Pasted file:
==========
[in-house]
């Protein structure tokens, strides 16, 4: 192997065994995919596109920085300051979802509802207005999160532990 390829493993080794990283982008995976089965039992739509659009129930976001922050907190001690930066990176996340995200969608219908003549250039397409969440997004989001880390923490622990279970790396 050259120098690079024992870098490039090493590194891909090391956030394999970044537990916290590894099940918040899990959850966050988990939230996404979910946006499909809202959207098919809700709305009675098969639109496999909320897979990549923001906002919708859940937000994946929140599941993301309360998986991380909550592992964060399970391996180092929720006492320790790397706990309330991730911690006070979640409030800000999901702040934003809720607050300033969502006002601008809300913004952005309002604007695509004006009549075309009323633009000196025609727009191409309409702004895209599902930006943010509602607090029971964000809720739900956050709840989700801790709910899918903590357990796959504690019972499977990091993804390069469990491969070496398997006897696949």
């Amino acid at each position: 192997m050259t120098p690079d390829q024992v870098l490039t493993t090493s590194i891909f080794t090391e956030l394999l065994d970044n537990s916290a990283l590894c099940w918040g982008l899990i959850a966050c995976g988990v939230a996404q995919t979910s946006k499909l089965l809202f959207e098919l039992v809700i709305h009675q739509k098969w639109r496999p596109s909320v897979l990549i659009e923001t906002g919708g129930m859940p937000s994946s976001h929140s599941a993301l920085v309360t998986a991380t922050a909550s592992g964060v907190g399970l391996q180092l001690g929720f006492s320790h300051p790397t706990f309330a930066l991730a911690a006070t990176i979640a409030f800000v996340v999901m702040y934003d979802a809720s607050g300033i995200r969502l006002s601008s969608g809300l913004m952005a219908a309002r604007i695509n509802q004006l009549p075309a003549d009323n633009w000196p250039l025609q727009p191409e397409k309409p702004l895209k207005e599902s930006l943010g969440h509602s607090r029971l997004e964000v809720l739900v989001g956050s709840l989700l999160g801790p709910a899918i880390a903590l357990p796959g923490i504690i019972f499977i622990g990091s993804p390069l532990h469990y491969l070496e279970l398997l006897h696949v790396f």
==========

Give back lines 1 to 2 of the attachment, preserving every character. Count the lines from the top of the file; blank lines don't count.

[in-house]
């Protein structure tokens, strides 16, 4: 192997065994995919596109920085300051979802509802207005999160532990 390829493993080794990283982008995976089965039992739509659009129930976001922050907190001690930066990176996340995200969608219908003549250039397409969440997004989001880390923490622990279970790396 050259120098690079024992870098490039090493590194891909090391956030394999970044537990916290590894099940918040899990959850966050988990939230996404979910946006499909809202959207098919809700709305009675098969639109496999909320897979990549923001906002919708859940937000994946929140599941993301309360998986991380909550592992964060399970391996180092929720006492320790790397706990309330991730911690006070979640409030800000999901702040934003809720607050300033969502006002601008809300913004952005309002604007695509004006009549075309009323633009000196025609727009191409309409702004895209599902930006943010509602607090029971964000809720739900956050709840989700801790709910899918903590357990796959504690019972499977990091993804390069469990491969070496398997006897696949």